Stacker distills the week's news from around the world into key facts and figures. This week's takeaways include the drone strike on Saudi Arabia’s oil processing plant, the youth-led Global Climate Strike, and Tropical Storm Imelda. Click through to read more about some of this past week’s biggest headlines.
You may also like: This week's news by the numbers: September 7–13
Around the world, hundreds of thousands of youth took to the streets as part of the “Global Climate Strike” to demand climate change action. Inspired in part by 16-year-old Swedish activist Greta Thunberg’s demonstrations “Fridays for Future,” children and adults alike in Sydney, New York, Kabul, Nairobi, and beyond marched to convey a message of urgency around climate change action.
On Sept. 14, Saudi Arabia’s Abqaiq plant, the largest crude oil processing plant in the world, was struck in a drone attack. The attack resulted in 17 points of impact, knocking out half of the kingdom’s oil production. At full operational capacity, Abqaiq can produce more than 7 million barrels of crude oil a day. The Khurais processing plant was also struck in the coordinated attack.
Yemen’s Houthi rebels claimed responsibility for the drone strikes, but analysts believe an attack of that scale and level of sophistication is beyond their capability. Additional details like the trajectories of the incoming objects do not align with an attack from Yemen, but rather a launch point from the west like Iran or Iraq.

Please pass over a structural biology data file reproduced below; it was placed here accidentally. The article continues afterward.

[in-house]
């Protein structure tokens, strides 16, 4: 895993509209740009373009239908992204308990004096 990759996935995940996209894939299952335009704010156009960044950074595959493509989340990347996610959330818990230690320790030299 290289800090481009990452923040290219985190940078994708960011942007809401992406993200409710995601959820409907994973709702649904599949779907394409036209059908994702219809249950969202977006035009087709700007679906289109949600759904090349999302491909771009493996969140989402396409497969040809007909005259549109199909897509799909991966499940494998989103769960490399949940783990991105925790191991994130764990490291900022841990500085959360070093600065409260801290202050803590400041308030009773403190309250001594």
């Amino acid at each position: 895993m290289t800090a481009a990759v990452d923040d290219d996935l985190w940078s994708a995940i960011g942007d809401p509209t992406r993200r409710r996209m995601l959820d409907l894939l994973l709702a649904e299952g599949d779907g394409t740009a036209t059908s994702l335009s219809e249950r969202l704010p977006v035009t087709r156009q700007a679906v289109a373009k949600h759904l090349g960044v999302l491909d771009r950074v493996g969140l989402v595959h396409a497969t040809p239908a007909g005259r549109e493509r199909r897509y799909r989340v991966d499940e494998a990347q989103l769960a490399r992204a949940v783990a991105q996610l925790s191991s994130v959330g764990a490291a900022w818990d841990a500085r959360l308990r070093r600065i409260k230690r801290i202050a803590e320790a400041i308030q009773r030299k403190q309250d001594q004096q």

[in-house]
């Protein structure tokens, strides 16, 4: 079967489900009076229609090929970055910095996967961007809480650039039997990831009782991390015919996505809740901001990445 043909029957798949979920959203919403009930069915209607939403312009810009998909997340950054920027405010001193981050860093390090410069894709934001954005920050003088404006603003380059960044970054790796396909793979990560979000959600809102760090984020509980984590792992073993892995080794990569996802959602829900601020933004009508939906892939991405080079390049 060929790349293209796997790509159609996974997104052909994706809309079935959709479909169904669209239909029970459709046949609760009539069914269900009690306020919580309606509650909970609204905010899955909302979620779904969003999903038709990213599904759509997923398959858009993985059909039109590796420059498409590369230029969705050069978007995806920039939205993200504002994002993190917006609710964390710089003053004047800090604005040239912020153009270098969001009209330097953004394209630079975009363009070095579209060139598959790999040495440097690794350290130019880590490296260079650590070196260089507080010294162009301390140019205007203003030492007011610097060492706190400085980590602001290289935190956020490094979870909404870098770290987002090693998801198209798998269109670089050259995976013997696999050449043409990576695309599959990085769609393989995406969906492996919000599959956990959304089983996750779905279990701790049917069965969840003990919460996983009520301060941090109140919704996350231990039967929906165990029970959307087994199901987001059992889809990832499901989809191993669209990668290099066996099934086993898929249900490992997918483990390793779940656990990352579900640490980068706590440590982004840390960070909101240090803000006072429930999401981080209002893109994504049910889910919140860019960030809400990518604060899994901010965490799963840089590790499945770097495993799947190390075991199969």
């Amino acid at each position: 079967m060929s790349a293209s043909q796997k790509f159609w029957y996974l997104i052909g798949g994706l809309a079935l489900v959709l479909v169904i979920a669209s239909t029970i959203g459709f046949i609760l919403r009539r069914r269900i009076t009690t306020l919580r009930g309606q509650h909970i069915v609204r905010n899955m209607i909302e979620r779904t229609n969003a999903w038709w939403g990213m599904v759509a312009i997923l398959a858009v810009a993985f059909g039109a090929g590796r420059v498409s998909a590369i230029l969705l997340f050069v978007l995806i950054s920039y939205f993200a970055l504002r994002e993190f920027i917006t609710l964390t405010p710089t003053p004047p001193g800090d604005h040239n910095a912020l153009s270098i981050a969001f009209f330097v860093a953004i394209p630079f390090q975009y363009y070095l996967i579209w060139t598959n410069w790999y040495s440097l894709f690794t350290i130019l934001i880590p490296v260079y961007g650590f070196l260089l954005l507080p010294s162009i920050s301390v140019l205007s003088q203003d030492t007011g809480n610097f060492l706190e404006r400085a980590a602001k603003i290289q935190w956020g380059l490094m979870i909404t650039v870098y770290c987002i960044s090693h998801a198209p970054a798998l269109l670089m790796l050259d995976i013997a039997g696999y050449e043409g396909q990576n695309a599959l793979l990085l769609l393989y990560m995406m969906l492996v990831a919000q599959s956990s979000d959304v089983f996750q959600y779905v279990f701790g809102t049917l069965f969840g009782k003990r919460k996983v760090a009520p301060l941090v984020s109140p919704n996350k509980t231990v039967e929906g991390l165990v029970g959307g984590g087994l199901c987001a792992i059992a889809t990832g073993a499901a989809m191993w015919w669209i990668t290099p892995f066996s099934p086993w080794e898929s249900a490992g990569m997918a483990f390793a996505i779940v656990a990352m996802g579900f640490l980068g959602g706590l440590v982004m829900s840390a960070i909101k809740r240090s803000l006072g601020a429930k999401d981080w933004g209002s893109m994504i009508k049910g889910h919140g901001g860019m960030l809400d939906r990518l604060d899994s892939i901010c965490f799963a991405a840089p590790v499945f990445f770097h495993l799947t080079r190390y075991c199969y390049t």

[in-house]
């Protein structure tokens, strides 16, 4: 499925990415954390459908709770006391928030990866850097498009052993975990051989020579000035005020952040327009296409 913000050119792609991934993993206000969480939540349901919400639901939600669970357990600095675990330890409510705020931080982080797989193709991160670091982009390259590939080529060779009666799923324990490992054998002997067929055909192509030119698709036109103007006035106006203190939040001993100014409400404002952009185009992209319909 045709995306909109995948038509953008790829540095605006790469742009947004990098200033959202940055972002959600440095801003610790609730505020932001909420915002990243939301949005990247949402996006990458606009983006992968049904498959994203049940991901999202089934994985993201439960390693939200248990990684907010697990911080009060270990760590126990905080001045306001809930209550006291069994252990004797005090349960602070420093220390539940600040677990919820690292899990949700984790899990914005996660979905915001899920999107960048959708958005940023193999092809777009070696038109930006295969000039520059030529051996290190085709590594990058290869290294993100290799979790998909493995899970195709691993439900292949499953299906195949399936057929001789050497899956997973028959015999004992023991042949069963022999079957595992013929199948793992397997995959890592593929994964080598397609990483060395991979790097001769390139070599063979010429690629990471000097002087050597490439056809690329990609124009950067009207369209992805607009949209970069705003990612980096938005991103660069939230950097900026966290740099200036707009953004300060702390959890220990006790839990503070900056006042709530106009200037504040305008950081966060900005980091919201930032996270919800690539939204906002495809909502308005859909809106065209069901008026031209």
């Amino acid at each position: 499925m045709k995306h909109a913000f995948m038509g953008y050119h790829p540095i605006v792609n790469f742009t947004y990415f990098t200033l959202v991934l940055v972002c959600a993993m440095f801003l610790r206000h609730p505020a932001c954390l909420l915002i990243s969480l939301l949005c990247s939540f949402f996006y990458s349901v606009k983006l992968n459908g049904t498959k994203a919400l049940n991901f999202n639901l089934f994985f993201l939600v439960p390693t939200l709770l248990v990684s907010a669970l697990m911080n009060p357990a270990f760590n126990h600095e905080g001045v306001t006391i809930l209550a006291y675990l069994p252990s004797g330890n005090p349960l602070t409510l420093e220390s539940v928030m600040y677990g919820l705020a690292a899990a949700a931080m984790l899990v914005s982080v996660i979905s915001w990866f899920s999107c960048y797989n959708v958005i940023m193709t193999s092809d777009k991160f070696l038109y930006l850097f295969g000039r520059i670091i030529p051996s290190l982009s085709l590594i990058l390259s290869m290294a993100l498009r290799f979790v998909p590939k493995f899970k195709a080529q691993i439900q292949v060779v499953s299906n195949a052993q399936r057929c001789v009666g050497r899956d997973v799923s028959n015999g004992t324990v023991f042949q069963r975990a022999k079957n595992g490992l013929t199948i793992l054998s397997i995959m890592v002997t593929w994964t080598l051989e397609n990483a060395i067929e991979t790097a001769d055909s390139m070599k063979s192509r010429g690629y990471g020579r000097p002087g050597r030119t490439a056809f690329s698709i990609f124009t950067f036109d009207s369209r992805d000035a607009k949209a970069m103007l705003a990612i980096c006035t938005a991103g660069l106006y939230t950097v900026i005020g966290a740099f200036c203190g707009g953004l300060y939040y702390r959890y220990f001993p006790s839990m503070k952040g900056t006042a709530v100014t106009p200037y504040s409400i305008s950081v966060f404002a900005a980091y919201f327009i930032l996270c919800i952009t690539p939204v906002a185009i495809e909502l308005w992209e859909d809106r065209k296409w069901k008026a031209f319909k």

Drone material recovered from the site bears a strong resemblance to Iranian drones and has led many to speculate that Iran was responsible for the attack. Saudia Arabia claimed that the strike on Abqaiq was “unquestionably sponsored by Iran” while the U.S. also alleged Iran’s involvement as retaliation against American sanctions, which crippled its oil industry.
Iran has denied involvement in the attack. Iranian Foreign Minister Mohammad Javad Zarif warned that any retaliatory strike on Iran by the U.S. or Saudi Arabia will result in “an all-out war.”
The CDC reported that the number of confirmed cases of eastern equine encephalitis, or EEE, is higher than usual this year. To date, 21 people in six states have been infected with the rare mosquito-borne illness—triple the number of illnesses seen on average in previous years. Five people have died so far this year, including three from Michigan, one from Rhode Island, and one from Massachusetts.
Cases of EEE are typically confined to New England and states along the Gulf of Mexico or Great Lakes, usually in or near red maple and white cedar swamps. Massachusetts has reported eight cases, followed by Michigan, Rhode Island, Connecticut, New Jersey, and North Carolina.
Symptoms including headache, high fever, chills, and vomiting start four to 10 days after a person is bitten. Infected persons may also experience disorientation, seizures, and coma as the disease progresses. Inflammation of the brain leads to death in about one-third of EEE cases, and people who do survive are often left with brain damage.
Tropical Storm Imelda has left three men dead and hundreds displaced in southeast Texas. The National Weather Service said preliminary estimates suggest that Jefferson County was hit with more than 40 inches of rain in just 72 hours. This would make Imelda seventh-wettest tropical storm to hit the continental U.S.